Lewis Creek did great damage to the farms, fencing, &c., along its course, as did Mill Creek, Christian's Creek, and, in fact, every other Creek in the county.

Such has been the destruction of Mills, and the more or less serious damage to those not wholly destroyed, but that little, if any, grinding can be done, at this time, in this county. This freshet has been as destructive to Mills as the torches of Sheridan's army of incendiaries.

Christian's Creek -- This stream swept off bridges, mills, fencing and crops. The dwelling house at Bushong's Mill, occupied by Mr. George Myers, with all its contents, was destroyed. Sniteman's Saw Mill was swept away, as was, also, Wm. Hamilton's Grist mill, with all its contents. In this Grist mill, James Hamilton had stored his wheat, all of which was lost. M. Preston T. Burkholder lost his whole crop of corn, and others on this stream suffered in a similar manner, though not to an equal extent.

Middle River -- The destruction on this river was very great. We have but partial accounts, but they serve to form some idea of the damage suffered. The property of Mr. Phillip O. Polmer at Valley Mills suffered greatly, though the new merchant mill was not destroyed. Both bridges at that point were swept away -- the bridge on the Parkersburg Turnpike, and the bridge leading from that road to Mr. Polmer's Foundry. The pillar of masonry in the middle of the stream, supporting the former, was washed away. The saw mill was destroyed, with forebay and foundry trunk, and a large rent made in the dam.

The West end of the Old Valley Mill was destroyed, and also the West end of the Foundry moulding room was burst out to give vent to the water. The damage in the loss of patterns cannot yet be ascertained. His watergaps were completely destroyed and his orchards nearly so.

Henry Polmer's Mil., at Spring Hill, with 8,000 bushels of wheat, and near a hundred barrels of flour, was destroyed; also his saw mill. Trimble & Hogsett's Mill was injured in dam and forebay, and about 10,000 feet of lumber carried away.

Samuel Landes's Mill was injured, and from 30 to 50 barrels of flour lost. His Saw Mill was much injured, and his dam broken.

John H. Argent lost his dwelling and furniture.

John A. Patterson lost all his fencing along the river, and a large quantity of wheat in his granary. His farm, like that of many others on that stream, was seriously damaged by washing.

Bailey Dunlap lost 86 acres of corn, and soil washed off to depth of plow.

G.A. Hundley's Mill was seriously damaged having forebay, wheel, part of the dam, and part of the foundation washed away. Contents uninjured.

John Shutterley's Saw Mill was destroyed and his merchant mill flooded in lower story. His forebay and part of the dam destroyed.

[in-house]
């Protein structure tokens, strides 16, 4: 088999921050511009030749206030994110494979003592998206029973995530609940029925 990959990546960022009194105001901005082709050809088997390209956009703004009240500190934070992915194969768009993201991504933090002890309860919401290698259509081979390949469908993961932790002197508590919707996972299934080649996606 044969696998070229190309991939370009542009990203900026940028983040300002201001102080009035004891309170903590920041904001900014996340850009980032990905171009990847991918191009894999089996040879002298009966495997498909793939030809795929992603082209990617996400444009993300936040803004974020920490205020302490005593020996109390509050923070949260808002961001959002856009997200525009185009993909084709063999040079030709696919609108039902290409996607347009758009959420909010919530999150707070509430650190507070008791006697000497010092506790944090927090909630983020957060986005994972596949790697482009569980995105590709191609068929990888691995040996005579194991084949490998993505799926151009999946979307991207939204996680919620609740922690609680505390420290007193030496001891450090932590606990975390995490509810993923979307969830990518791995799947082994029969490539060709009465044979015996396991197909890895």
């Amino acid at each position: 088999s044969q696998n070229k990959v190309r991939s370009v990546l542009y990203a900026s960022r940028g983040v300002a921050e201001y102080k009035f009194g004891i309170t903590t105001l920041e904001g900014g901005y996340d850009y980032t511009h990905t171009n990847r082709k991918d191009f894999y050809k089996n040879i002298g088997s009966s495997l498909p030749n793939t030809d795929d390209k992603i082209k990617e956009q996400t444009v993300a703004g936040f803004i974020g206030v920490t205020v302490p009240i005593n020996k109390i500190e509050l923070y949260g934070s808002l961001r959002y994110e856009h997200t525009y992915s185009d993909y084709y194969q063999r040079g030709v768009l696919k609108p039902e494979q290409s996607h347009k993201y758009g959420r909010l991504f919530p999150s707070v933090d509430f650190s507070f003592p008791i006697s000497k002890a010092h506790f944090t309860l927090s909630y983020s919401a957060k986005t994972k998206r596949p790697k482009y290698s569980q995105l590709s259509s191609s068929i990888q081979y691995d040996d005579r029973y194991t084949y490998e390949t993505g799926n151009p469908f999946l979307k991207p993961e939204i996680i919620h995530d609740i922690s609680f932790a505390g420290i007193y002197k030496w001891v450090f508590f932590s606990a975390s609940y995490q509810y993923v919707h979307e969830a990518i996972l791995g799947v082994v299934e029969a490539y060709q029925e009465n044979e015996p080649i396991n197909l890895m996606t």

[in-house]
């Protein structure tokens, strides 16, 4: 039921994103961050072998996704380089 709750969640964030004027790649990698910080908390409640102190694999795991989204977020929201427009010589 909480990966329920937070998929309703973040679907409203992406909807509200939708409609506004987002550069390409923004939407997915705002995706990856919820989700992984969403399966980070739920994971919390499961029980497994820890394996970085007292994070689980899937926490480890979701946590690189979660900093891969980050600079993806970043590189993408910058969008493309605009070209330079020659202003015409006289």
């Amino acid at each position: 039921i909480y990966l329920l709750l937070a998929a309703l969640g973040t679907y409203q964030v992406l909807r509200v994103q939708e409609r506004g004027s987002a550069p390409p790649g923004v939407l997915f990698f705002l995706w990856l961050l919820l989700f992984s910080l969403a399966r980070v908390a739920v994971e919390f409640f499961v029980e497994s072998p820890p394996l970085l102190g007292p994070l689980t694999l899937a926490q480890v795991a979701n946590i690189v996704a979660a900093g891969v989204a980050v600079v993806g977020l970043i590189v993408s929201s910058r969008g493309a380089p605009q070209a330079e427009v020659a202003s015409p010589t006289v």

The dam at Trinity Point Mills, which was so strong that it was thought that no freshet should affect it, was broken.

Keller's iron turning and fitting shop was destroyed.

The bridge at Samuel Cline's Mill was not swept away, though greatly damaged.

The corn crops of Col. Wm. A. Anderson, Wm. Moerman, and S.H. McCue were washed away.

Christian Cline's mill, supposed to have contained 4,000 bushels of wheat, was destroyed; also his saw mill. It is reported that his dwelling was also destroyed.

Thos. F. Hoy's Saw mill above Mt. Meridian was destroyed.

Robert S. Harnsberger's Saw mill, and also the dwelling occupied by his miller, were swept away. His large merchant mill was partially submerged, the stream swept from his fields about 600 bushels of corn.

Jas. D. Craig, at Mt. Meridian, suffered great loss. We are sorry to learn that he lost nearly everything except his dwelling occupied by himself and family. The dwelling on his place occupied by Mr. Humphrey, with its contents of furniture, &c., his stable, spring house, straw ricks, wheel drill, harness, &c., were swept away, besides about 500 bushels of corn.

South River -- The loss on this river was immense -- houses, bridges, fences, corn crops, &c., being swept away by the swollen volume and impetuous torrent.

Mrs. Kerr, a widow with nine children, lost her dwelling, granary, and orchard.

Henry A. Harner lost his chopping mill and saw mill.

Wonderlick's saw mill, and the dwelling of his tenant with its contents, in which were included the furniture and clothing of the family, were destroyed.

Rippetoe's mill was destroyed.

James A Patterson's saw mill was swept away.

The bridge at the Forge, and several buildings belonging to the Mt. Vernon Iron Works Company, were destroyed.

At Weyer's Cave, the dwelling of Mrs. McCauley, with an aged woman, Mrs. Ham, in it was swept away. Her cries were heard as the house passed points lower down the river. The other occupants of the house, nine in number, Mrs. McCauley, two daughters with two babies, two sons and two negro men, were saved by getting on trees, on which they remained till the next day. During this time, whilst they were clinging for life to the trees which were swayed and shaken by the impetuous torrent beneath, they -- the innocent babies included -- were subjected through the darkness of the night to the "peltings of the pitiless storm" of rain which chilled them to the bone. "Ponder it, think of it."

An adventurous negro man took off his clothes and essayed to swim across the river to Abraham Mohler's, near Weyer's Cave; but finding that the current was too strong for him, and that he would probably be drowned, if he persisted in the attempt, he seized hold of and succeeded in climbing a tree, upon which, in his state of nudity, he remained until the next morning, when he succeeded in swimming safely to shore.

Some buildings we learn in Port Republic were destroyed, and others were partially submerged.

Miscellaneous -- On Mossy Creek, the Forrer dam, lately rebuilt, was broken, washing away the smith shop. On Moffett's branch, Captain Hogshead's saw mill washed away, an immense amount of fencing, corn in shuck, and land, seeded, the soil carried off to the depth of the plow. Long Glade was similarly visited, the bridge near Fulton's and one over Tanksley Draft creek, just put up, carried off.

North River in Rockbridge -- This river, like those in this county, was higher than ever before known. It swept off bridges and mills. At Bridgewater, the bridge across the river, and the mills of Geo. W. Berlin and Wm. Dinkle were destroyed, and a considerable part of that beautiful village was destroyed, there being a dozen or more houses either totally destroyed or greatly damaged.

Shenandoah River -- This river was much higher than ever before known, in some places 15 feet higher, and we understand that the destruction along its course was inconceivably great. Bridges, mills, houses, accompanied with loss of human lives, horses, cattle, corn, wheat, flour, &c., were swept away.

Hon. John F. Lewis's mill was not destroyed.